A SCOTTISH veteran of the Second World War who was evacuated from Dunkirk and survived daring bombing raids against the Nazis has died at the age of 102.

Sergeant Peter Carrie, who was born in Dundee in 1915, served in the army and then the RAF as a flight engineer on Lancaster Bombers.

Carrie, who joined the army in 1934 when he was 19, was evacuated after being badly wounded in France in 1940. His injuries prevented him from continuing his service with the army but he joined the RAF’s Bomber Command in 1943.

Carrie served with 75 (New Zealand) Squadron and survived bombing missions including those on Hamburg and Wesel. The squadron flew more missions than any other Allied heavy bomber squadron and suffered the second-highest number of casualties.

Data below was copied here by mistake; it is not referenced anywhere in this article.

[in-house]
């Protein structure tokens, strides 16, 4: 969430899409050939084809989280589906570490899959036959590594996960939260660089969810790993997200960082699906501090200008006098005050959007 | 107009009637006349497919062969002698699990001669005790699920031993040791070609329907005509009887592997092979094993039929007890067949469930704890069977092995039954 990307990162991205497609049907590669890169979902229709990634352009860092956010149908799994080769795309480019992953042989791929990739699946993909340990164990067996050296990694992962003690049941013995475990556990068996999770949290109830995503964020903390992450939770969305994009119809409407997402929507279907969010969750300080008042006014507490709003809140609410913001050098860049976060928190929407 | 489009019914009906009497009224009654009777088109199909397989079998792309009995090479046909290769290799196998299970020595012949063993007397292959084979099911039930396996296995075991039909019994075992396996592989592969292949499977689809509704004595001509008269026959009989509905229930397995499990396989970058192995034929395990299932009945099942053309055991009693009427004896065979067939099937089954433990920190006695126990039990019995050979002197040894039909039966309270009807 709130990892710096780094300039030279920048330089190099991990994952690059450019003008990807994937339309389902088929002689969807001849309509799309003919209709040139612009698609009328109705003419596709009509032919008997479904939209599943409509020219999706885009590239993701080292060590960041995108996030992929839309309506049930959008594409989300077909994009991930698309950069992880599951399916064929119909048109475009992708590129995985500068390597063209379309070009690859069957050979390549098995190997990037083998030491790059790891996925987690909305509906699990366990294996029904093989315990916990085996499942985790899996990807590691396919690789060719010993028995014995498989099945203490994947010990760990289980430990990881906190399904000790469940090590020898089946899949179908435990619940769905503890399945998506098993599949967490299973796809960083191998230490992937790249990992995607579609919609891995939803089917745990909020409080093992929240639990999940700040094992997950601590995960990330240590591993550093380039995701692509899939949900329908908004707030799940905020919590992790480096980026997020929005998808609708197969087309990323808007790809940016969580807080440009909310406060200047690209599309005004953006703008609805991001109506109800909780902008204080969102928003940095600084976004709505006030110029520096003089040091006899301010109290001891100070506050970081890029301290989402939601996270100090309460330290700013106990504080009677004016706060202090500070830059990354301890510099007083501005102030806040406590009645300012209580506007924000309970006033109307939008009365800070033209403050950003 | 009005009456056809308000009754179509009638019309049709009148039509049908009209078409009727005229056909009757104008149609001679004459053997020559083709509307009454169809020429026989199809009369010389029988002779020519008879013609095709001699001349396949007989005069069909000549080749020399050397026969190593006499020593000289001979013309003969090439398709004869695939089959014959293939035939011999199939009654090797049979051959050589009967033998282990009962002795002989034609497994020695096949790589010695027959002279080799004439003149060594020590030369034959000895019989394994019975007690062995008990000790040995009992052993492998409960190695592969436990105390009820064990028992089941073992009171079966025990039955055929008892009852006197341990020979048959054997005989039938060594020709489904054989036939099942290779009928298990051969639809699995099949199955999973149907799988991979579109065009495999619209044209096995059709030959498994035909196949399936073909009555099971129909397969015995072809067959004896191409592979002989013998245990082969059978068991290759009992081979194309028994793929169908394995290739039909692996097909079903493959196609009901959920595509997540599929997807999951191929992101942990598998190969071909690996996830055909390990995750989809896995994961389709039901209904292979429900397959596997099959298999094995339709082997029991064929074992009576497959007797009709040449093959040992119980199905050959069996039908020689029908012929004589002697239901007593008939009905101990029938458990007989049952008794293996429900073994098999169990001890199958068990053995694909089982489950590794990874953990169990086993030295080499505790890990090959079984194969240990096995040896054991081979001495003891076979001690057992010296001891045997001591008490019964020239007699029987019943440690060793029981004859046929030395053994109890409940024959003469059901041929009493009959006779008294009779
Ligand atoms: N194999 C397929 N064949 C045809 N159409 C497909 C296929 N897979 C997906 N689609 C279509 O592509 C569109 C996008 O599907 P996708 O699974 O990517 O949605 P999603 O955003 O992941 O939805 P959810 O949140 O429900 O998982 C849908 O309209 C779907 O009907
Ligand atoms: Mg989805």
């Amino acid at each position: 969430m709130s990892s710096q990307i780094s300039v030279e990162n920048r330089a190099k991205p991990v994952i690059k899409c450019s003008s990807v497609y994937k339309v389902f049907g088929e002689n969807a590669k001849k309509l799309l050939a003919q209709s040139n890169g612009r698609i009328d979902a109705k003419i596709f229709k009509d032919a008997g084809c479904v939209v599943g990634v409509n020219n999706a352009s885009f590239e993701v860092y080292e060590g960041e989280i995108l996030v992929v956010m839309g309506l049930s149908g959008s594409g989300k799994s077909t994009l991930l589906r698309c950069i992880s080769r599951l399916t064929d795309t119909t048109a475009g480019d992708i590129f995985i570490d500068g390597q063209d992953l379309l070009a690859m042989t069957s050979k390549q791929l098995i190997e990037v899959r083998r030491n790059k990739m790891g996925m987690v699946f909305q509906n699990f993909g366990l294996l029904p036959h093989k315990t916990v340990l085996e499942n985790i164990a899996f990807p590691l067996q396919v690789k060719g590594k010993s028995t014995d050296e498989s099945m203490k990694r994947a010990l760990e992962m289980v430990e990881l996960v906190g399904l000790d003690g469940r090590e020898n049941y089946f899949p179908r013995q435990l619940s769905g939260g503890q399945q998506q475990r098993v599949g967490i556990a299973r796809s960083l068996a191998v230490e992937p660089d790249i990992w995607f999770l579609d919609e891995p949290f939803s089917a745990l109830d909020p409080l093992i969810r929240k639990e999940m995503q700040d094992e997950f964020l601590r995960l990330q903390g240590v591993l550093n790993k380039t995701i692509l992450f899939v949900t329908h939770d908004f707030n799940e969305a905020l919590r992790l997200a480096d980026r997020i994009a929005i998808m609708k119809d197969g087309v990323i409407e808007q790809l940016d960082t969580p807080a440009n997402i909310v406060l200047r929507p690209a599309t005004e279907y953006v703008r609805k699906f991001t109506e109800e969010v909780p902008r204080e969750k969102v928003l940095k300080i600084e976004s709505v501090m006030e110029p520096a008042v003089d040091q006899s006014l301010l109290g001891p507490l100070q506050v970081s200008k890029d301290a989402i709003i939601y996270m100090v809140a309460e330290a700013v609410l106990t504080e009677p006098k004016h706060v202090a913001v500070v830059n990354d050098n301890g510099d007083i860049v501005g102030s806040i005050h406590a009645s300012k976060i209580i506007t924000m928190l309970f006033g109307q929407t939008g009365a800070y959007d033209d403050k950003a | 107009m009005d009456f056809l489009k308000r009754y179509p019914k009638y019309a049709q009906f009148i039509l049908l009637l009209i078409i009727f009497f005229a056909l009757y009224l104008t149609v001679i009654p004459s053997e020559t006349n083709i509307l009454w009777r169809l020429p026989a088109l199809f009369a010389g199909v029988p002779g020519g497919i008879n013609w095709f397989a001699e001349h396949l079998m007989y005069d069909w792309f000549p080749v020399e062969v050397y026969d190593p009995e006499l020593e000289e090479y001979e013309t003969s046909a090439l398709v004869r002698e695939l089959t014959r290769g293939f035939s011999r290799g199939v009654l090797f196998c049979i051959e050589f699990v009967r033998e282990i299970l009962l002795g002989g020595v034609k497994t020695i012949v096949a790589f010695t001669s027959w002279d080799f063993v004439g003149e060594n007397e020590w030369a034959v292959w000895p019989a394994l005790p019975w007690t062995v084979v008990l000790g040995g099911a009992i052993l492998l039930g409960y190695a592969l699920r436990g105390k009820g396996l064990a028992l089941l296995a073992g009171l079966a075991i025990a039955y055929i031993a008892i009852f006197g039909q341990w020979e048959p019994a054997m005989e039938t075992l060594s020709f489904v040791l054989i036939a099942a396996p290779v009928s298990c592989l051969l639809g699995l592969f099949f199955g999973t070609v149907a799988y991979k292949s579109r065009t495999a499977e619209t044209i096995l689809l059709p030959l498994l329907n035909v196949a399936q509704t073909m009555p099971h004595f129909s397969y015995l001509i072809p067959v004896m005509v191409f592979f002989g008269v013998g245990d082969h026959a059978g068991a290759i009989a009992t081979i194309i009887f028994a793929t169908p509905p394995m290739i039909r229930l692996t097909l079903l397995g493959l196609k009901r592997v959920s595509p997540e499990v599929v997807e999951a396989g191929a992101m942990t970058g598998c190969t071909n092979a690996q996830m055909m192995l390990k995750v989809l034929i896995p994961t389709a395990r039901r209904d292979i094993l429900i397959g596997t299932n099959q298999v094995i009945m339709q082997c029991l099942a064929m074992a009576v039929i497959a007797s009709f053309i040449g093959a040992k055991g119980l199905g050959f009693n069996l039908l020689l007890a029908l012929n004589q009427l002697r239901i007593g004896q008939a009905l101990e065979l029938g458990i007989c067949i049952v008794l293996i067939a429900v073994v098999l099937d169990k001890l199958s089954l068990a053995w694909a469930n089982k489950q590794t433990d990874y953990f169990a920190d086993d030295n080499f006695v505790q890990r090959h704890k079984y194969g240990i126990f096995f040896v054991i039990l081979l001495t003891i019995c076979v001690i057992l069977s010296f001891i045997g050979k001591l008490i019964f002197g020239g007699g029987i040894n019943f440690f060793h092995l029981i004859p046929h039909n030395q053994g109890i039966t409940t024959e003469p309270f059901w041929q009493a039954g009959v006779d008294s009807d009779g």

More than 55,000 aircrew out of 125,000 were killed – a death toll of nearly 45 per cent.

The head of the RAF, Air Chief Marshal Sir Stephen Hillier, posted on Twitter that he was sad to learn of the veteran’s death.

In 2014, Hillier re-presented Carrie, a Chelsea pensioner, with his flight engineer brevet or badge in 2014 – 70 years after he was first awarded it.

Hillier said at the time: “The valour, the courage and commitment men like Sgt Carrie showed during WWII was just exceptional, in Bomber Command, in the mission that they did, and sustained throughout that war.”

Once asked why he was in a New Zealand Squadron, Carrie said: “The Kiwis came over but were short of men on some squadrons so I joined them. They used to have drink sent over from home, and after every mission we’d have a wee shot.”